Balancing Hierarchies

If you use or are familiar with dimensional applications, you've probably heard of balanced hierarchies. But what exactly does that mean? A balanced hierarchy is a data representation of parent-child relationships with the same data type at every branch level.  A simple example is time, where each level of the hierarchy represents years, quarters, and months.


On the flip side, you probably have dimensions that have parent-child relationships, but the levels have inconsistent data types. Let's look at sales regions for example (pictured below). As you can see, the hierarchy is unbalanced with the lowest level of reporting data being represented in both level 3 and level 4.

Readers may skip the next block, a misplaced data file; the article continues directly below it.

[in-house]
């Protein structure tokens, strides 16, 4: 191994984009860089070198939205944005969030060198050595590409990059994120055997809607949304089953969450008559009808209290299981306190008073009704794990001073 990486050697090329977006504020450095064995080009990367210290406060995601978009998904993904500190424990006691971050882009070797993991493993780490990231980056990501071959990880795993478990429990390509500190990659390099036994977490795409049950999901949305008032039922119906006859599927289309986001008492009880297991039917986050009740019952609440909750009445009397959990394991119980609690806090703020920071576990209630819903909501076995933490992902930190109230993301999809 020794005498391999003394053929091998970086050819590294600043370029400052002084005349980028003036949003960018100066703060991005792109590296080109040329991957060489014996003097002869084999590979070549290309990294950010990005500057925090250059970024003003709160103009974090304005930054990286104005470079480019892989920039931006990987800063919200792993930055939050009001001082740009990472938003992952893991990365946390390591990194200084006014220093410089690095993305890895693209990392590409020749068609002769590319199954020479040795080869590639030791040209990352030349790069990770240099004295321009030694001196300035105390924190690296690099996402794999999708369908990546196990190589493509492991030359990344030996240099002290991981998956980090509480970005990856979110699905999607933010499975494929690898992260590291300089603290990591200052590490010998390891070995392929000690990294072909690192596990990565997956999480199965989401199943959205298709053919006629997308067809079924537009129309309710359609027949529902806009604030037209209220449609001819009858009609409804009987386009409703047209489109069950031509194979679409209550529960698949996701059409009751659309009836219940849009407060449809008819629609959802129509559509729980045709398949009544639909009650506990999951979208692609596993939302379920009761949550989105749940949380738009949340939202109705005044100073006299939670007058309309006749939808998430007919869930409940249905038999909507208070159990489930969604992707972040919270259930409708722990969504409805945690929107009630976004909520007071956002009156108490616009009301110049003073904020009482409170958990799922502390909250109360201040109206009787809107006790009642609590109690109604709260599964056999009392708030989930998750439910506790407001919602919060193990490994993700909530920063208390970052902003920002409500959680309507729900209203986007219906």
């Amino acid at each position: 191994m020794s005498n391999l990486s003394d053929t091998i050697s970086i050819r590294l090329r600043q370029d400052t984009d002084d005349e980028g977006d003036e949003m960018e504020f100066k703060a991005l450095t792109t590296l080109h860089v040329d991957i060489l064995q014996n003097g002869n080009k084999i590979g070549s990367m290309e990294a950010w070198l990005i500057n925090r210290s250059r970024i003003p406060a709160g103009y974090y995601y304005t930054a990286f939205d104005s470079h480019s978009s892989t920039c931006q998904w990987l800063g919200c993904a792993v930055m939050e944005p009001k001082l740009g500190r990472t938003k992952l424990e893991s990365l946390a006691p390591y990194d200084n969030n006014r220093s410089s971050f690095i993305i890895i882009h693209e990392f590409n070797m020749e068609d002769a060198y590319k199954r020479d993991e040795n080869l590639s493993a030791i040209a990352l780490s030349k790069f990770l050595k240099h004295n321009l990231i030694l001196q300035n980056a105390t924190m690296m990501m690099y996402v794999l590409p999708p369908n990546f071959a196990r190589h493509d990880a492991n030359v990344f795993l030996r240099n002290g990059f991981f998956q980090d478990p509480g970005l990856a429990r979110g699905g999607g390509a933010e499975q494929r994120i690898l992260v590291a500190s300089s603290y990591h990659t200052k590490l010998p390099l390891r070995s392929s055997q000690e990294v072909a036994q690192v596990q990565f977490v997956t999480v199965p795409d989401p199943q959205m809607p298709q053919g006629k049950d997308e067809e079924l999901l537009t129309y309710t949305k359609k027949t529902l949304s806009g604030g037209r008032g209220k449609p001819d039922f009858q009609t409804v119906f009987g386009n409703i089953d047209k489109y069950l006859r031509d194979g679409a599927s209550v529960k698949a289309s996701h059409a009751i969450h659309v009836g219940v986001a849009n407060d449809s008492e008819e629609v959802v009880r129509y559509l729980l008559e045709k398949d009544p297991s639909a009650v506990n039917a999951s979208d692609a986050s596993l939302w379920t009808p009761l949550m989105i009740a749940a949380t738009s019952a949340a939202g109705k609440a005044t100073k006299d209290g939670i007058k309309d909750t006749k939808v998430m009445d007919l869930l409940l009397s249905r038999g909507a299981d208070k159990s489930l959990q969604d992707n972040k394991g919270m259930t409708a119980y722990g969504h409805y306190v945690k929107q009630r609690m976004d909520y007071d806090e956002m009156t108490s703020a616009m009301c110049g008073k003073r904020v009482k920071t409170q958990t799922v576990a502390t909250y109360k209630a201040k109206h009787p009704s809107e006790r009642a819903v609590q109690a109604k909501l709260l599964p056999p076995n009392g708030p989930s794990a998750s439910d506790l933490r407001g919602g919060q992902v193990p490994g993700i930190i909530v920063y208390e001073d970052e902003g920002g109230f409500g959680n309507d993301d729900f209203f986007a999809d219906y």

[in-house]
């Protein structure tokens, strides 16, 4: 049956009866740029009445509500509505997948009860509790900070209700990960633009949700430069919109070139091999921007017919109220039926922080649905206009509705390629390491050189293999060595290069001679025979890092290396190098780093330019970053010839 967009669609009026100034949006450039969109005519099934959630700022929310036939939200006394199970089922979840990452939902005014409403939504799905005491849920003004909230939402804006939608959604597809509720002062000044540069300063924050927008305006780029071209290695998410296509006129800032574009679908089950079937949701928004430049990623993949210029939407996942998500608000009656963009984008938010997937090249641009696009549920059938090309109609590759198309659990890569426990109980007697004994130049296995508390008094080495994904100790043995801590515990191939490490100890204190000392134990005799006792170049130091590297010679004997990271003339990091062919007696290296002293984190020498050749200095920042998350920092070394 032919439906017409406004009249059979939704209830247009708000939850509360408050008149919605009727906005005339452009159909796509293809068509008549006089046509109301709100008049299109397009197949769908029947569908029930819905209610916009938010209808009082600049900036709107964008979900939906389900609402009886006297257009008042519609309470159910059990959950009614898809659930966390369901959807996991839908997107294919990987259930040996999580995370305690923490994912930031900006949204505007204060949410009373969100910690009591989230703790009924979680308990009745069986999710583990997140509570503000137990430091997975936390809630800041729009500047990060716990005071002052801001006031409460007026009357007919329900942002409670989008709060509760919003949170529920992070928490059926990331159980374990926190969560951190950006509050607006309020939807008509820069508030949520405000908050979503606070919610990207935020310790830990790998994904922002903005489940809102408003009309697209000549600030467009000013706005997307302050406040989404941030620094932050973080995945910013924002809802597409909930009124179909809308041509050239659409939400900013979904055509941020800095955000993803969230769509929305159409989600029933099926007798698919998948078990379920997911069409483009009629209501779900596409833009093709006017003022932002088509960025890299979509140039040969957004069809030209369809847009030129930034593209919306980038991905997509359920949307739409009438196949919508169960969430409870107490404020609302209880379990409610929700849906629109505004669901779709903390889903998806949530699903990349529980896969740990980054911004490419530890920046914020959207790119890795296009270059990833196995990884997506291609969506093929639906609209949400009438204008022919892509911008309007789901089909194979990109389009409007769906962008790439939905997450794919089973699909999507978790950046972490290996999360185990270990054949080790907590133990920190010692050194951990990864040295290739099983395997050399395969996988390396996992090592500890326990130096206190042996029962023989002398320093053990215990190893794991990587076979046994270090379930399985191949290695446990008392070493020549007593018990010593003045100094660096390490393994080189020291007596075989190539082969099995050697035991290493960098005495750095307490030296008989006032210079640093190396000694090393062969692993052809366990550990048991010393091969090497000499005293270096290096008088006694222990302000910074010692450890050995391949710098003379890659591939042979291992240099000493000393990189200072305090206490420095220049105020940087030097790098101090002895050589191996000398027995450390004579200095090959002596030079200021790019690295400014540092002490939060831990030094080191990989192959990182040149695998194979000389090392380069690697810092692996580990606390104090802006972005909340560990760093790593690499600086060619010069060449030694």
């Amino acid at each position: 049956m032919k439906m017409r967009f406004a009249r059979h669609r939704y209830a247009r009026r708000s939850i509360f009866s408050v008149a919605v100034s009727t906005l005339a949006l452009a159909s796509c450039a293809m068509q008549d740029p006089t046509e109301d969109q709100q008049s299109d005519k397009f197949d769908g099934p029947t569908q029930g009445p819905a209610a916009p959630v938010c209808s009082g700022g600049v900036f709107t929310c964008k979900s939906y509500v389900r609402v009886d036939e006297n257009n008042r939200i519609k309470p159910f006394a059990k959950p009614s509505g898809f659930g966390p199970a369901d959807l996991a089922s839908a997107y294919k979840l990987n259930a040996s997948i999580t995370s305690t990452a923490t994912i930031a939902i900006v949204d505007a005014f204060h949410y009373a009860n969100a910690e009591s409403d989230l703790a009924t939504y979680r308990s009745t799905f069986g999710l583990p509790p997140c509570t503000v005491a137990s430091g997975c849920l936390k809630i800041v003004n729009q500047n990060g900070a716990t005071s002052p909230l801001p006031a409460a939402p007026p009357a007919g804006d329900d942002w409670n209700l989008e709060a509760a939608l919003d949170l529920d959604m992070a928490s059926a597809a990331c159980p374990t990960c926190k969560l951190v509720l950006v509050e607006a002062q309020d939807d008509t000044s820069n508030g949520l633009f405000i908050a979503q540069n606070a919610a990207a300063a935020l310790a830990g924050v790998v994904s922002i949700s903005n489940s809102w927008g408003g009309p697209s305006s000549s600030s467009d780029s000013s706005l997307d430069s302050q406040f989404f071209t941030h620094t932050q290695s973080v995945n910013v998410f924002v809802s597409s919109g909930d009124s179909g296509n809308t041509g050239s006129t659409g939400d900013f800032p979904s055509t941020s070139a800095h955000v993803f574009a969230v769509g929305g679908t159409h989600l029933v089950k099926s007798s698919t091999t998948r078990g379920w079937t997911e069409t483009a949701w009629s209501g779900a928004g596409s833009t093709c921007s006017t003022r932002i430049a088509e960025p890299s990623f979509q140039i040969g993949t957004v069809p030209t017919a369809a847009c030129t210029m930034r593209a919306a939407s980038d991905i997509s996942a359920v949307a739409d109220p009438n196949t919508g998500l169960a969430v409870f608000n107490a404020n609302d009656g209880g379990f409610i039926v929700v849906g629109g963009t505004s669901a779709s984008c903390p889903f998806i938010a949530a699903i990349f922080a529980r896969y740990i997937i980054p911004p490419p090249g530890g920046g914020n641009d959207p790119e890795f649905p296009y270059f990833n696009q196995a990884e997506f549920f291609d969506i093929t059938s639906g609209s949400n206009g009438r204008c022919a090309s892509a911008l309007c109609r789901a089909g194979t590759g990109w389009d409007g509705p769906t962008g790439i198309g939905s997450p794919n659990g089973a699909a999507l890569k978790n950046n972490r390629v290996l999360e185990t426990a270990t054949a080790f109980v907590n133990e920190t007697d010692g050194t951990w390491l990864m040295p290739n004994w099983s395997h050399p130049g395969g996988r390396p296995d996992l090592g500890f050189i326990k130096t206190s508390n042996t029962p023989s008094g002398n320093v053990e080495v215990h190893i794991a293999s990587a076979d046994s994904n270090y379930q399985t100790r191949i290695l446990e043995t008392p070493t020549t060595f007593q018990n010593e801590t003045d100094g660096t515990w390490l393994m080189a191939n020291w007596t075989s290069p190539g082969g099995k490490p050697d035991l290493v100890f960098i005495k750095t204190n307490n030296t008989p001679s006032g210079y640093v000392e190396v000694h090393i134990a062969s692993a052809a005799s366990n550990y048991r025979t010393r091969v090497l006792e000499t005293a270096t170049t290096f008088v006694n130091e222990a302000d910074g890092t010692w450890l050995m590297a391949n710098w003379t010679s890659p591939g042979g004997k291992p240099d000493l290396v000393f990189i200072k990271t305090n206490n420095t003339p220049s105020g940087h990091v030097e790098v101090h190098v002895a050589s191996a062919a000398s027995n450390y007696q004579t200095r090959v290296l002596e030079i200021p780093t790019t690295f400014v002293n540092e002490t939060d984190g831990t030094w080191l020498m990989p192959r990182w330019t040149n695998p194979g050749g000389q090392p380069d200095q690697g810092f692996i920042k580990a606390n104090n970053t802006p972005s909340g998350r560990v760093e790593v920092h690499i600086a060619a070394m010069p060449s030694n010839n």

Although logically, the relationships make sense to your organization, you'll run into issues when reporting on this hierarchy structure in multi-dimensional systems.  Sticking with this example, if you wanted to report on Level 4 detail, you would be omitting Caribbean, Central America, North America, and South America.


A simple fix is to balance the hierarchy by adding a placeholder for Level 3 in the Americas branch.


In turn, this can be represented in a tabular format, that can be leveraged by target analytical and business intelligence applications with full dimensional parity of the source system.

If this sounds interesting, then perhaps look at OneCloud as a way to achieve this level of integration. In combination with systems that allow companies to take control of their hierarchies, such as Oracle Data Management Cloud Service (EDMCS), OneCloud transforms the hierarchies so they can be used with any subscribing system.

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